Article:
All course information comes from Seattle University's Graduate Catalog. Syllabi information is for reference only and may not be current.
2 credit hours
Theory course related to vulnerability, culture, and the discipline of nursing. Identification of vulnerable populations and analysis of the multiple factors contributing to vulnerability and health issues. Exploration of health and illness worldviews, diverse cultural identities, and nursing care to decrease vulnerability and provide culturally sensitive care.
Sample Syllabus - Fall 2012
4 credit hours
Examination of ethical issues that influence advanced nursing practice. Examination of the ethical, socioeconomic, political, legal, and power considerations in the development of state and national health policy. Critical analysis of health policy, with a goal of developing leadership skills to influence policy at the local, state and federal levels by educating policy makers. Focus is on professional values, advocacy, cultural diversity issues, and ethical decision-making in clinical practice, as well as discussion and evaluation of the health care policy process.
3 credit hours
An introductory graduate-level course that examines terminology and tools of the nursing informatics field for application to clinical practice, administration, education, community, and research.
Examination of the research process with applicability to advanced practice nursing. Particular attention is given to critical research analysis and ethical aspects of scholarly inquiry. Prerequisite: undergraduate statistics course.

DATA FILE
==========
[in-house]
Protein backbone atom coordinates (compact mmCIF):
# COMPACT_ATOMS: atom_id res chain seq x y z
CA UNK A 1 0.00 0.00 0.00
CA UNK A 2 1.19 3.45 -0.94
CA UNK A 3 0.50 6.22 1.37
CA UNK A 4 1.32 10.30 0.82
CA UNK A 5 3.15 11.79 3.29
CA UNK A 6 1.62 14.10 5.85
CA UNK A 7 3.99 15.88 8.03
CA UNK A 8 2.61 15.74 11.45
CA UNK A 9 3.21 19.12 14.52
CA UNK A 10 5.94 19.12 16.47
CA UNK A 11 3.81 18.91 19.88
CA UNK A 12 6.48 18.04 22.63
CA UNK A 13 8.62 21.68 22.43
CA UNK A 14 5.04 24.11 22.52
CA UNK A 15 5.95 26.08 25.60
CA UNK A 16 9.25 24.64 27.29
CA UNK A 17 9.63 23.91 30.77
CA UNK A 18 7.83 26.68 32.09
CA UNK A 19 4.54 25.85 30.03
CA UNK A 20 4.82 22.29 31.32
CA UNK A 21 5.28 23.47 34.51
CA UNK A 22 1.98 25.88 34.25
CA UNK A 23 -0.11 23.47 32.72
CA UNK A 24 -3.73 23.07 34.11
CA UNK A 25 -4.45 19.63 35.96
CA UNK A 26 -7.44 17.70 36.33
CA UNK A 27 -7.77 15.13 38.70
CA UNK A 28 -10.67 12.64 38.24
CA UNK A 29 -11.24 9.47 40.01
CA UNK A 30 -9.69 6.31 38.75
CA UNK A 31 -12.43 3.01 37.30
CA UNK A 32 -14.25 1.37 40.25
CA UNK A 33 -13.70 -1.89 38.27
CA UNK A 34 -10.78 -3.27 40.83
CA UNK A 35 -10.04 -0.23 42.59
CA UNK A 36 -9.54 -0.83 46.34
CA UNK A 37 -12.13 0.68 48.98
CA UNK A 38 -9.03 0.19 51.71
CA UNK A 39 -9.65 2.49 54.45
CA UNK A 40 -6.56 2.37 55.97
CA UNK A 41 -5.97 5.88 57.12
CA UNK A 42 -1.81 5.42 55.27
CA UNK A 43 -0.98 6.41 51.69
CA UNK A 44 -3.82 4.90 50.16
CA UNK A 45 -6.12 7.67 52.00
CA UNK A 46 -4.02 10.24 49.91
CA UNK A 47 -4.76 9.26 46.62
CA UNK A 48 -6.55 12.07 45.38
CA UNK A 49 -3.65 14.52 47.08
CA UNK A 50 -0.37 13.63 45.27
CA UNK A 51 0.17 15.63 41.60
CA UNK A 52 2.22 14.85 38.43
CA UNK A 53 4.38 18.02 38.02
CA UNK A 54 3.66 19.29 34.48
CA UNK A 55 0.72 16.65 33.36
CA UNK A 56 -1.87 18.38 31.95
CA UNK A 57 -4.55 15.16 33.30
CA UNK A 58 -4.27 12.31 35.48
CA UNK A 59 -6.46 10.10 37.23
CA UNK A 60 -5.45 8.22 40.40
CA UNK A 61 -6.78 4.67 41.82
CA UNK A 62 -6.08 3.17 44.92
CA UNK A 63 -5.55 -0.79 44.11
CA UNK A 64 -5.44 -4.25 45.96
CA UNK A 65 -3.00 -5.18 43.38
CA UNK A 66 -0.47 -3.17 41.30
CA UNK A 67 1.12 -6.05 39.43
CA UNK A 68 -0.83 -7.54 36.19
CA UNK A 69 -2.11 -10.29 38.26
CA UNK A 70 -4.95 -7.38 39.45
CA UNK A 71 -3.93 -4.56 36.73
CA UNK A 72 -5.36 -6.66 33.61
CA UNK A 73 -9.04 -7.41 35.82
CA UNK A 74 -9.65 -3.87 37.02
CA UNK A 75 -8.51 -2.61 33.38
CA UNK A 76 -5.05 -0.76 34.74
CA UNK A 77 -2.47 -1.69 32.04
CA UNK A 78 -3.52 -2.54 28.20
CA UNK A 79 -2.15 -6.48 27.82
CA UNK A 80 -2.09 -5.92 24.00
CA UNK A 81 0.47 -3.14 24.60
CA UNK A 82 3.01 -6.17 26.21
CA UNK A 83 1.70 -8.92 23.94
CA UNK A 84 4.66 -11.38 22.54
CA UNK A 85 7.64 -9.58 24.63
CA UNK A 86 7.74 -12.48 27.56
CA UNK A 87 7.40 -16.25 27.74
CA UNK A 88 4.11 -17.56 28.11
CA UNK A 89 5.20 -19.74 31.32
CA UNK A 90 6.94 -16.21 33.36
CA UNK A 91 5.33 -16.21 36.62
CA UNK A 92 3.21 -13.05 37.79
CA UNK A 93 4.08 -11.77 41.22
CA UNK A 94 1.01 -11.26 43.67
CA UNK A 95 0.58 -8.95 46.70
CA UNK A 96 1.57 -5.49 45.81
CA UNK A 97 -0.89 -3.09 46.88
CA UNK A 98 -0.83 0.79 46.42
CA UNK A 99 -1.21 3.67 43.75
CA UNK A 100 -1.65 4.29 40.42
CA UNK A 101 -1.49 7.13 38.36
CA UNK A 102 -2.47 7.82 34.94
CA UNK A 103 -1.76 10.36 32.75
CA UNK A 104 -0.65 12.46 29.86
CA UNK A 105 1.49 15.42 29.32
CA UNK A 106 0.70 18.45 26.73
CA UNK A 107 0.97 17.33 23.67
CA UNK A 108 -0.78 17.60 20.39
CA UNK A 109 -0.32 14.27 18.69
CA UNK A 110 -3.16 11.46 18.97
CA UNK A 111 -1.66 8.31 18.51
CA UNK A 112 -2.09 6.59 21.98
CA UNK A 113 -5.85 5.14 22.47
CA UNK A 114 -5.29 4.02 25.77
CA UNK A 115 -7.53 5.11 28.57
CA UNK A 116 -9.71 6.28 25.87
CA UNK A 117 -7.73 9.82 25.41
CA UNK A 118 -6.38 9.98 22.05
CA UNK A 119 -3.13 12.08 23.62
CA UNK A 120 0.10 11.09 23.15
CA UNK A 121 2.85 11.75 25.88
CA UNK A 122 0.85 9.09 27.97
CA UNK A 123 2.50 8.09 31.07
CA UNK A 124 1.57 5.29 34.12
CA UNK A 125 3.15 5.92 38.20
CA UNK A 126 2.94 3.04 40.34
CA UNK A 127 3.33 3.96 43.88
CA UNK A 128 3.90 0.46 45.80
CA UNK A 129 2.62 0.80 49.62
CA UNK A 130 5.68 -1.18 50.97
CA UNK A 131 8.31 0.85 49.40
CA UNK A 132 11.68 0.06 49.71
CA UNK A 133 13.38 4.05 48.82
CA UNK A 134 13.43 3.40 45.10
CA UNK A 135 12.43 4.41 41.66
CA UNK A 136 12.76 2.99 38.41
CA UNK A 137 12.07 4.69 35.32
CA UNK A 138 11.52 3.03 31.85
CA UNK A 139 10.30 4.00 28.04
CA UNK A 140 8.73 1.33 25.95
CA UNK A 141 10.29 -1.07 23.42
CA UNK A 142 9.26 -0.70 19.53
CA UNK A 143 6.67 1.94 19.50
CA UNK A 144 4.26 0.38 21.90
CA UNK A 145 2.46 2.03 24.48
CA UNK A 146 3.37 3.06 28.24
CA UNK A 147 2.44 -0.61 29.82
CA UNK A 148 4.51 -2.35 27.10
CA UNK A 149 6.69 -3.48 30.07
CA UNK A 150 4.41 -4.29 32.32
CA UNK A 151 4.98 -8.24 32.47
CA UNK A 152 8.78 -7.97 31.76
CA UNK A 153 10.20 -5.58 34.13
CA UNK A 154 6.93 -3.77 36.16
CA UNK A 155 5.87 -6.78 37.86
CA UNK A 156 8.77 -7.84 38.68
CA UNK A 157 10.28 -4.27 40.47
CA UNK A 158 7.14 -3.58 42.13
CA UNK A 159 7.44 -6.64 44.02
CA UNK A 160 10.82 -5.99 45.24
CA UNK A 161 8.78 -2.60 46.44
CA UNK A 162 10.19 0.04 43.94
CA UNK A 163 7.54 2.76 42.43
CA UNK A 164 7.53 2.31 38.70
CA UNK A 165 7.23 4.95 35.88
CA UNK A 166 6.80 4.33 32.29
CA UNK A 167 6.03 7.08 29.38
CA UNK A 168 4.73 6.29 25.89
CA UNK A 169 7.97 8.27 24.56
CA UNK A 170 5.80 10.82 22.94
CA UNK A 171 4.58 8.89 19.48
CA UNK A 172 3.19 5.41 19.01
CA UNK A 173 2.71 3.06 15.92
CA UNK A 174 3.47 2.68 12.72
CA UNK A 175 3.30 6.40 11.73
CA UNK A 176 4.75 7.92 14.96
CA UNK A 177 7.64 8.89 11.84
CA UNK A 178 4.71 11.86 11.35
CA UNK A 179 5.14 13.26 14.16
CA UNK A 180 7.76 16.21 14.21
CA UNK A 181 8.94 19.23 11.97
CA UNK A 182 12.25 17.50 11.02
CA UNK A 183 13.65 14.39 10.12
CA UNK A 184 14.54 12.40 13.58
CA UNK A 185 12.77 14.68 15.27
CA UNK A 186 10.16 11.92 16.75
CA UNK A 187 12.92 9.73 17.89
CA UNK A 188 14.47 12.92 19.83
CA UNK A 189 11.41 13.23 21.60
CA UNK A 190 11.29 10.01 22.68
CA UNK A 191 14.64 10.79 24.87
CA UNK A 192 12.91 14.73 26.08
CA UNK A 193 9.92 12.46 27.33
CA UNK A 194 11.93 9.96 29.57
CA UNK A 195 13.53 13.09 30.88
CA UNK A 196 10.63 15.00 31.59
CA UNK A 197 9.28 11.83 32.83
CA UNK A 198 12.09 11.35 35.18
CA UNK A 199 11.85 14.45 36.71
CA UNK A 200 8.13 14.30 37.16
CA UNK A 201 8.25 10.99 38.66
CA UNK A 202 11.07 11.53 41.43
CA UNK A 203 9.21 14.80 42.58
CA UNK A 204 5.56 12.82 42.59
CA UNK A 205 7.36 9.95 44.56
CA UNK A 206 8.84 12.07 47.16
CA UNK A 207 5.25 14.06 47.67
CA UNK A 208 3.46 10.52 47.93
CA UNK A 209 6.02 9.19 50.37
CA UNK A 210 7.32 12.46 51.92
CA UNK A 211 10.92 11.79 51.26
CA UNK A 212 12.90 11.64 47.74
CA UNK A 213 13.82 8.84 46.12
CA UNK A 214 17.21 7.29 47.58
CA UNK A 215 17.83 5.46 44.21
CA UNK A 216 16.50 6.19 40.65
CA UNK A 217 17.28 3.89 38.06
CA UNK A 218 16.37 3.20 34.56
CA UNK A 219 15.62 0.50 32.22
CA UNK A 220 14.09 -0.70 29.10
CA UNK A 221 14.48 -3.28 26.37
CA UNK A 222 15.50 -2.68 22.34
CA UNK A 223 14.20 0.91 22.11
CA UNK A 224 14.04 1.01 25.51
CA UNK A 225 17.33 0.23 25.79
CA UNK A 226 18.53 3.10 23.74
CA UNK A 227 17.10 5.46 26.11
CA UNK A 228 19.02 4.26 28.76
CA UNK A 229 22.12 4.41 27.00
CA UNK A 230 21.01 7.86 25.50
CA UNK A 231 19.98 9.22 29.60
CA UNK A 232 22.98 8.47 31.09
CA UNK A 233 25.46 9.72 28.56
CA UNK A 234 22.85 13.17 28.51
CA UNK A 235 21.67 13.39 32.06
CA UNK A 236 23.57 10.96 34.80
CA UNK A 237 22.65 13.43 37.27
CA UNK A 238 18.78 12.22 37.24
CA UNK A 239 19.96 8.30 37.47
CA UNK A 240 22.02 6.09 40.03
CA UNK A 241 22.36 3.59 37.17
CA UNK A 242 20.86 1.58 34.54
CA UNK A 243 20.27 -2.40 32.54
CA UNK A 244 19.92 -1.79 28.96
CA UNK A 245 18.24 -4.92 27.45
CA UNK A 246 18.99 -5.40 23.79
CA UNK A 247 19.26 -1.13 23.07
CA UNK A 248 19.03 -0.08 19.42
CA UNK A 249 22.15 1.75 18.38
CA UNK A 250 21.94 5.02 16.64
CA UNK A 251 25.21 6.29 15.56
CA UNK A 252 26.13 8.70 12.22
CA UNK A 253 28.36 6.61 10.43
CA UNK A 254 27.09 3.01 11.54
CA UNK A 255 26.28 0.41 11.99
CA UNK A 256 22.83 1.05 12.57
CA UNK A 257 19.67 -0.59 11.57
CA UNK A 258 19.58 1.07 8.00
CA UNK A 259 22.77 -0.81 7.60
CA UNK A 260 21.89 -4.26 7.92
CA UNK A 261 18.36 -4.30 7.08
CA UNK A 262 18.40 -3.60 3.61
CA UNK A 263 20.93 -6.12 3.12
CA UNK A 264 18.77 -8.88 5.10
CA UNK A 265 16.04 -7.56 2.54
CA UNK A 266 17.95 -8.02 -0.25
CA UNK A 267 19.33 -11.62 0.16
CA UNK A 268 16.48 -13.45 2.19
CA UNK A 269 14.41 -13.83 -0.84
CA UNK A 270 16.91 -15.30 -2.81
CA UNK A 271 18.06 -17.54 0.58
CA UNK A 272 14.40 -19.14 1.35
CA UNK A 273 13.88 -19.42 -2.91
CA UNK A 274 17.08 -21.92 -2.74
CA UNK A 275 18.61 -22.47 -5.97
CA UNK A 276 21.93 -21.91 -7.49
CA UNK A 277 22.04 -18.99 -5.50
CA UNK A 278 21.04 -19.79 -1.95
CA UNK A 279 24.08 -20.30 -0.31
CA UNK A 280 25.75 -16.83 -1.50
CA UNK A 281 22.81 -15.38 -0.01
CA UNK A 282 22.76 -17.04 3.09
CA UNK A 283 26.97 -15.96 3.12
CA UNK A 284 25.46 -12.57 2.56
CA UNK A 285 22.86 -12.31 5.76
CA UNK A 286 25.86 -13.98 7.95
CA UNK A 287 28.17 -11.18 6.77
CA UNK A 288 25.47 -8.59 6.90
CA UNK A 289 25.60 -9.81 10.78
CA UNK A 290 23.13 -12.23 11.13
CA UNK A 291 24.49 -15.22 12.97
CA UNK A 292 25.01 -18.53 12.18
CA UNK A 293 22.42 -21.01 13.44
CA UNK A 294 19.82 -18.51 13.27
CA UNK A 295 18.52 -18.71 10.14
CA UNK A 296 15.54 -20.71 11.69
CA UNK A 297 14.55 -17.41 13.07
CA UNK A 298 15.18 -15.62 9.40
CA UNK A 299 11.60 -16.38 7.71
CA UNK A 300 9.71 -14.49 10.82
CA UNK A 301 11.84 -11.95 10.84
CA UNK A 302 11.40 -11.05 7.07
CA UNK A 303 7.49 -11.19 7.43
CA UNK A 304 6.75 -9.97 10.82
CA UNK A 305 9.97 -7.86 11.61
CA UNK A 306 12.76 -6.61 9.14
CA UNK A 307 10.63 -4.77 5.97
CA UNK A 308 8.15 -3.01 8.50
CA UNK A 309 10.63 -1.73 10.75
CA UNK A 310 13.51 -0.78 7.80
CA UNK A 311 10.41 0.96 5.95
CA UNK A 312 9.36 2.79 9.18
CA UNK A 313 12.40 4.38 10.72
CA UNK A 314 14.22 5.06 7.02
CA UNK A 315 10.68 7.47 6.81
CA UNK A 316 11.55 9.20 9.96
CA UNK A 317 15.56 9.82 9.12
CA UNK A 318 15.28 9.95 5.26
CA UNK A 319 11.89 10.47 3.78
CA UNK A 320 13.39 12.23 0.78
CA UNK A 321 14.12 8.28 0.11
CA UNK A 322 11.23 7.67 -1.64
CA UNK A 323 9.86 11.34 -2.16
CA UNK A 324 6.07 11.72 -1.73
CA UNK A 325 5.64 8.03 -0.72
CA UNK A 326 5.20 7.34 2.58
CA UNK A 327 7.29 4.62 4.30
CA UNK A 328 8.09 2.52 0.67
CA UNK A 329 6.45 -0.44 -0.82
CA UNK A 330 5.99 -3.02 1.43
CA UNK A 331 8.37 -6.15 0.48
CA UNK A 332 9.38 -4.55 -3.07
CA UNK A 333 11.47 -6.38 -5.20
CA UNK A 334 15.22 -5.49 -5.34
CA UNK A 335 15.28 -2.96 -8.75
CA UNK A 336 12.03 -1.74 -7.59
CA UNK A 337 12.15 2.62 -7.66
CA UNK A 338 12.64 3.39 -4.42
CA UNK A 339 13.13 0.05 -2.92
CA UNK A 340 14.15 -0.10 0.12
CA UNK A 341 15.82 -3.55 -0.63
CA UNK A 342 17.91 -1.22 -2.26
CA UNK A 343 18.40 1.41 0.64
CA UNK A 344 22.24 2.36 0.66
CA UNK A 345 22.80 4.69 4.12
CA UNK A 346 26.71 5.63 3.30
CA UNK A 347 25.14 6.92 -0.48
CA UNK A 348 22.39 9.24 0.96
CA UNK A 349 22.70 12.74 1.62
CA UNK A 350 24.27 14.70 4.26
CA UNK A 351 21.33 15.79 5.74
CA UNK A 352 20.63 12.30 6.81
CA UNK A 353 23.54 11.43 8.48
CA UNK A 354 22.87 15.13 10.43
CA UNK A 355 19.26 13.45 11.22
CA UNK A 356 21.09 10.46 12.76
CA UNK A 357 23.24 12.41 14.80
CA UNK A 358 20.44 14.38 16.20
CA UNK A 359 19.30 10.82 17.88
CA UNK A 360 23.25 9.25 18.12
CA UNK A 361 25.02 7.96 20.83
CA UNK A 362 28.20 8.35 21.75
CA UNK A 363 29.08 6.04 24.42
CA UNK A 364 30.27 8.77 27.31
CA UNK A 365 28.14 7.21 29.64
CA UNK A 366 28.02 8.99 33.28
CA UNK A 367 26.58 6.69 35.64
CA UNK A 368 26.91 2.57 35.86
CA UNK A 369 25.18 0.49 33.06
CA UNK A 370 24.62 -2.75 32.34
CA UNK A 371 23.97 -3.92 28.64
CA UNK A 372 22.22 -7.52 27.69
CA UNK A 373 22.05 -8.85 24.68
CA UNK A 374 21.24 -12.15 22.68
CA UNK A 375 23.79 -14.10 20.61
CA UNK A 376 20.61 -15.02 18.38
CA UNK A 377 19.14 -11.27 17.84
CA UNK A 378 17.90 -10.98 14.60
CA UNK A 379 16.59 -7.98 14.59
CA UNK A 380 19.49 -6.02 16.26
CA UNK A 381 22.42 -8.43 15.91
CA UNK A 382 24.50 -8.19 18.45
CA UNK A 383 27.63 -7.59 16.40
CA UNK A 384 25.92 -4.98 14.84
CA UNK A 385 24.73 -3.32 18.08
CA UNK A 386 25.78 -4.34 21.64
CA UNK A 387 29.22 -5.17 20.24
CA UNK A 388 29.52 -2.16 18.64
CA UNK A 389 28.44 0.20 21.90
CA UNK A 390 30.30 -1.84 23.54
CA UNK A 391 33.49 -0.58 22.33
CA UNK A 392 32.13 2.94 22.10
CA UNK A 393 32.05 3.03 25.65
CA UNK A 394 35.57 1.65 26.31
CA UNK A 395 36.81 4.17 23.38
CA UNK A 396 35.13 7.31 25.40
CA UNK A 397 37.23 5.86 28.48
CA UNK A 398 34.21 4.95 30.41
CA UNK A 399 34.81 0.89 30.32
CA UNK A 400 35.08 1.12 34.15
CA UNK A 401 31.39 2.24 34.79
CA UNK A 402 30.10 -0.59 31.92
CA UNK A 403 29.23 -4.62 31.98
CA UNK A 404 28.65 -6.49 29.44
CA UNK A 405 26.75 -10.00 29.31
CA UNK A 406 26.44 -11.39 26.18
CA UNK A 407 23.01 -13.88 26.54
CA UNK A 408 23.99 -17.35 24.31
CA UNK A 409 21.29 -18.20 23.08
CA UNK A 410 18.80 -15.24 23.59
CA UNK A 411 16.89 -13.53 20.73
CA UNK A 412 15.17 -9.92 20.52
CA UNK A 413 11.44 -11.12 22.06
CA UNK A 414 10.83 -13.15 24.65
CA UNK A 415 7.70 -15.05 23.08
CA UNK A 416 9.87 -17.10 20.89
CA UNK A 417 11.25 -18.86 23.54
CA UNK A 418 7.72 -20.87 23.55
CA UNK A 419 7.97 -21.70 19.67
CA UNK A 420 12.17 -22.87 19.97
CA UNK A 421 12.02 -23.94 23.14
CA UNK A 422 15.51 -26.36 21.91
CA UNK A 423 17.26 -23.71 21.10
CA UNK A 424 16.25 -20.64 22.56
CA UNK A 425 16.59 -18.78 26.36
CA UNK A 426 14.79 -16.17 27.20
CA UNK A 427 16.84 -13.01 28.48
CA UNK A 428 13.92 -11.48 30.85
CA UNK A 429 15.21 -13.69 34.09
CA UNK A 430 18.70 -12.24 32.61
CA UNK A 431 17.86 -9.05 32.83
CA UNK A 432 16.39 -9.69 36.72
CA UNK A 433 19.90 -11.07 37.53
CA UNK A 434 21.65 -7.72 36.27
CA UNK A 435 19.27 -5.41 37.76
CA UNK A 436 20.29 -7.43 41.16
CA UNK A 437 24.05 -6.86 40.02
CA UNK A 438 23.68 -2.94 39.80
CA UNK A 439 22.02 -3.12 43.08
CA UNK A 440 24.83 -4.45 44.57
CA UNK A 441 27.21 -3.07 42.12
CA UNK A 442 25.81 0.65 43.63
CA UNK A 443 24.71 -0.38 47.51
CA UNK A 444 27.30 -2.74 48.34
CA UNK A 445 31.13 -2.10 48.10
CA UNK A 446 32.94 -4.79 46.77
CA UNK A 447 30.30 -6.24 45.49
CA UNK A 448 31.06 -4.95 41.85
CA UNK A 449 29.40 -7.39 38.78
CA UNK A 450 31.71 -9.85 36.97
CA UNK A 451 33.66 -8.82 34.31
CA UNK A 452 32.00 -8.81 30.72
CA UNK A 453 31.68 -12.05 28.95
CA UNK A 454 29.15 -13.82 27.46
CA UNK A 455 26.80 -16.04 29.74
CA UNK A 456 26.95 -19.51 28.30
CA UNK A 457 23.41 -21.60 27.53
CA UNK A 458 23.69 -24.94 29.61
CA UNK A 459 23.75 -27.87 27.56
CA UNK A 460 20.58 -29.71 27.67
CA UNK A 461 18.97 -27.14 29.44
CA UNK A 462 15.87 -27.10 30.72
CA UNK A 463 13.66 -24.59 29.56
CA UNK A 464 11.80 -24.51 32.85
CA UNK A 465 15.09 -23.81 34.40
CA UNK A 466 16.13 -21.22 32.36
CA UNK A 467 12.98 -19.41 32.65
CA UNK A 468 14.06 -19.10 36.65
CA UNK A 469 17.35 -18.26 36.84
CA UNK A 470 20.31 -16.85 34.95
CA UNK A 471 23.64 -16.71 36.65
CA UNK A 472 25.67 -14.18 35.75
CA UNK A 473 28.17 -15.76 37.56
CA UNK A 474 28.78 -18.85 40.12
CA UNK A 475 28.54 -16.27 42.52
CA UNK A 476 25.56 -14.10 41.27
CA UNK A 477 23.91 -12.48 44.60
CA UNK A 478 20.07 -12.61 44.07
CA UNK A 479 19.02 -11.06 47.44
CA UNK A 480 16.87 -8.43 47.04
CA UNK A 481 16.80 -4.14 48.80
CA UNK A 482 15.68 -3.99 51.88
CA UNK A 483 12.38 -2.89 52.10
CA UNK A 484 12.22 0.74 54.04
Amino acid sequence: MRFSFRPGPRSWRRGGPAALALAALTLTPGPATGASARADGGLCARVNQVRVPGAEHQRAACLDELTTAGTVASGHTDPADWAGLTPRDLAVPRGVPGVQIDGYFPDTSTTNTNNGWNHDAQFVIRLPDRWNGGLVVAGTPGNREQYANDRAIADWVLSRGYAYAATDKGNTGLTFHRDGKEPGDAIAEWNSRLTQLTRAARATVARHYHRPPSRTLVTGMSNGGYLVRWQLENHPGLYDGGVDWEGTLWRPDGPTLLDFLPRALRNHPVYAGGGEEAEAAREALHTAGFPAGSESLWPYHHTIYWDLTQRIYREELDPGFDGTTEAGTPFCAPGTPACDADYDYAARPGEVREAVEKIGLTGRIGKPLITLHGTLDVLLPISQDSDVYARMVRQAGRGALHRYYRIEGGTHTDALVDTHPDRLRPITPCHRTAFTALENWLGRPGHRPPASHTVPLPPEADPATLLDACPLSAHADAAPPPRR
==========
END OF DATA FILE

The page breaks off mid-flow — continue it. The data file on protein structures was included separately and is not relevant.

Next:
Provides the theoretical basis of advanced research design, research methods, as well as an introduction to evaluation research, as applied to advanced practice nursing. This course supports the development of the research design, methods of analysis, and abstract for the capstone project proposal. Prerequisites: NURS 514.
This course will analyze, from an economics perspective, the diverse factors which influence the production and distribution of health services. Methods of financing health care, including economic policy and health care regulation, and their impact on the industry and society will be explored. Macro and micro financial analysis techniques, including budgeting and cost evaluation, will be introduced. Major topics to be covered also include: health care system as a market; health care production functions; supply and demand for health care services; health and social insurance; resource allocation; competition and regulation; and the financial management of resources. Pre-requisite: NURS 516.
In this course we will critically examine and discuss models and processes to systematically plan and evaluate health interventions. Students will develop skills in needs assessment for a specific population, program planning and design, while laying the foundation for an effective evaluation. Emphasis on the formulation of health services and programs while considering stakeholders and other partners as well as current policy issues that may shape the design will be integrated throughout the course. The course will also explore concepts of empowerment, collaboration and partnership building as strategies to facilitate program and organizational goals. Students will gain experience in program proposal writing.
This course focuses on the context of primary care for populations with identified risk factors, vulnerabilities, and health disparities. Principles of epidemiology are applied in assessing the health needs and outcomes of communities and populations. Students will assess multiple dimensions of inter-professional interventions that address community-based health promotion, evidence-based care, and evaluation. Prerequisites: NURS 502 and NURS 520. Registration restricted to DNP students.